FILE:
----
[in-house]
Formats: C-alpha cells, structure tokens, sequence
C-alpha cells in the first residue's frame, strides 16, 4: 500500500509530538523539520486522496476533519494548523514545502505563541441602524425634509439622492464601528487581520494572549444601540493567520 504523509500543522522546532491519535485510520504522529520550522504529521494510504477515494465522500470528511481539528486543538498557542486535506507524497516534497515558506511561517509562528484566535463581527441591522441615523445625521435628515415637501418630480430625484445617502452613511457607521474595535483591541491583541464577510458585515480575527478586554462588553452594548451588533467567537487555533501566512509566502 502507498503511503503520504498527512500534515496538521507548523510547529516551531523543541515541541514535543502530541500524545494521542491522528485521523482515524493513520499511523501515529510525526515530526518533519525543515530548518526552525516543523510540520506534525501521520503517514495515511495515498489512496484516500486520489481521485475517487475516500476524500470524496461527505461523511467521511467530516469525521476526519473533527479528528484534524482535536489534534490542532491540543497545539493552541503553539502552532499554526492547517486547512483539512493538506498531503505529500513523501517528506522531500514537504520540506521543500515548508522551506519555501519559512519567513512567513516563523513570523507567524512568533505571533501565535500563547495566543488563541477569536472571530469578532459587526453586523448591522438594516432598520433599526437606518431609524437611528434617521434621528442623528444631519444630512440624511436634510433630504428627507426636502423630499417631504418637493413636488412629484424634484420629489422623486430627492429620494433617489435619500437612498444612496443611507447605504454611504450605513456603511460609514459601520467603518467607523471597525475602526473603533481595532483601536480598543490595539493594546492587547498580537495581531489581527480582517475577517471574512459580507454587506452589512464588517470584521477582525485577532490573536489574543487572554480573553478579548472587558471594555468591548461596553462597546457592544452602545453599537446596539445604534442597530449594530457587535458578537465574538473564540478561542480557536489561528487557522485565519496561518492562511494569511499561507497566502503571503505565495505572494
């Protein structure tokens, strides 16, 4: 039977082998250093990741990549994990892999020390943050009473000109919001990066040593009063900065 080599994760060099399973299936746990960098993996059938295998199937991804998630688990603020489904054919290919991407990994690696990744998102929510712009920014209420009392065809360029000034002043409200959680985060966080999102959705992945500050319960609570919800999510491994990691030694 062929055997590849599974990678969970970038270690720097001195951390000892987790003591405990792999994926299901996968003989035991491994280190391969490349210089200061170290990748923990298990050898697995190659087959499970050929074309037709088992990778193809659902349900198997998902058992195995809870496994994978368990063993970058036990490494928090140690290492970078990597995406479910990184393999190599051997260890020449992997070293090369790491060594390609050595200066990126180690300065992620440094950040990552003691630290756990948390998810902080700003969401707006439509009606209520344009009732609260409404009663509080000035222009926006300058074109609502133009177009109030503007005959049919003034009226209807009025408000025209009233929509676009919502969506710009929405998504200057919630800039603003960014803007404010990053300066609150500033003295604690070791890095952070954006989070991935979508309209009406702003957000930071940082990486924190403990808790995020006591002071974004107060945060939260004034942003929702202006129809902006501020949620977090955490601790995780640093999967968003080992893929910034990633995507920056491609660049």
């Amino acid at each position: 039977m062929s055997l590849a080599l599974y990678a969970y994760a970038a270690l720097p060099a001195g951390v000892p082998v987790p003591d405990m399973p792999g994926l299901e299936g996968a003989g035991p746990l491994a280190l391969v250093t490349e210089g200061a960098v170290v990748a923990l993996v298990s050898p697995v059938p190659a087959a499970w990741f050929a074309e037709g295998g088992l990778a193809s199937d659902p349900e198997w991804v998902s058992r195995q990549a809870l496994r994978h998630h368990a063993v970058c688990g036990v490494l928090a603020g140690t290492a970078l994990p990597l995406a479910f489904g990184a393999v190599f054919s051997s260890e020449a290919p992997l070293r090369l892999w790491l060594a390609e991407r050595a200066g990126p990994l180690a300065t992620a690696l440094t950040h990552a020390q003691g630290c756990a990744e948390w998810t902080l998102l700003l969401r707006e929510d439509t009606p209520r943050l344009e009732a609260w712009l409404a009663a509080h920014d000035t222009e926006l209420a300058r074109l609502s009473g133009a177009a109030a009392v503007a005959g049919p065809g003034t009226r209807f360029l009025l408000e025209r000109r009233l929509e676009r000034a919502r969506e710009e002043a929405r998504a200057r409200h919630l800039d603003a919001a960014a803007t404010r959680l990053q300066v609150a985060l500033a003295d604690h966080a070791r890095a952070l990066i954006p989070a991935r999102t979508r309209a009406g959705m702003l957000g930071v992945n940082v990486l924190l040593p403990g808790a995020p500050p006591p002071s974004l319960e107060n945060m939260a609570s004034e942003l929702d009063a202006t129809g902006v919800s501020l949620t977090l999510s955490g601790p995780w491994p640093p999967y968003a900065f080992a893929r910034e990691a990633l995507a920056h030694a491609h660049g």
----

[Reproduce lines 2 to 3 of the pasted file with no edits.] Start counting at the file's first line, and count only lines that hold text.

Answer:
Formats: C-alpha cells, structure tokens, sequence
C-alpha cells in the first residue's frame, strides 16, 4: 500500500509530538523539520486522496476533519494548523514545502505563541441602524425634509439622492464601528487581520494572549444601540493567520 504523509500543522522546532491519535485510520504522529520550522504529521494510504477515494465522500470528511481539528486543538498557542486535506507524497516534497515558506511561517509562528484566535463581527441591522441615523445625521435628515415637501418630480430625484445617502452613511457607521474595535483591541491583541464577510458585515480575527478586554462588553452594548451588533467567537487555533501566512509566502 502507498503511503503520504498527512500534515496538521507548523510547529516551531523543541515541541514535543502530541500524545494521542491522528485521523482515524493513520499511523501515529510525526515530526518533519525543515530548518526552525516543523510540520506534525501521520503517514495515511495515498489512496484516500486520489481521485475517487475516500476524500470524496461527505461523511467521511467530516469525521476526519473533527479528528484534524482535536489534534490542532491540543497545539493552541503553539502552532499554526492547517486547512483539512493538506498531503505529500513523501517528506522531500514537504520540506521543500515548508522551506519555501519559512519567513512567513516563523513570523507567524512568533505571533501565535500563547495566543488563541477569536472571530469578532459587526453586523448591522438594516432598520433599526437606518431609524437611528434617521434621528442623528444631519444630512440624511436634510433630504428627507426636502423630499417631504418637493413636488412629484424634484420629489422623486430627492429620494433617489435619500437612498444612496443611507447605504454611504450605513456603511460609514459601520467603518467607523471597525475602526473603533481595532483601536480598543490595539493594546492587547498580537495581531489581527480582517475577517471574512459580507454587506452589512464588517470584521477582525485577532490573536489574543487572554480573553478579548472587558471594555468591548461596553462597546457592544452602545453599537446596539445604534442597530449594530457587535458578537465574538473564540478561542480557536489561528487557522485565519496561518492562511494569511499561507497566502503571503505565495505572494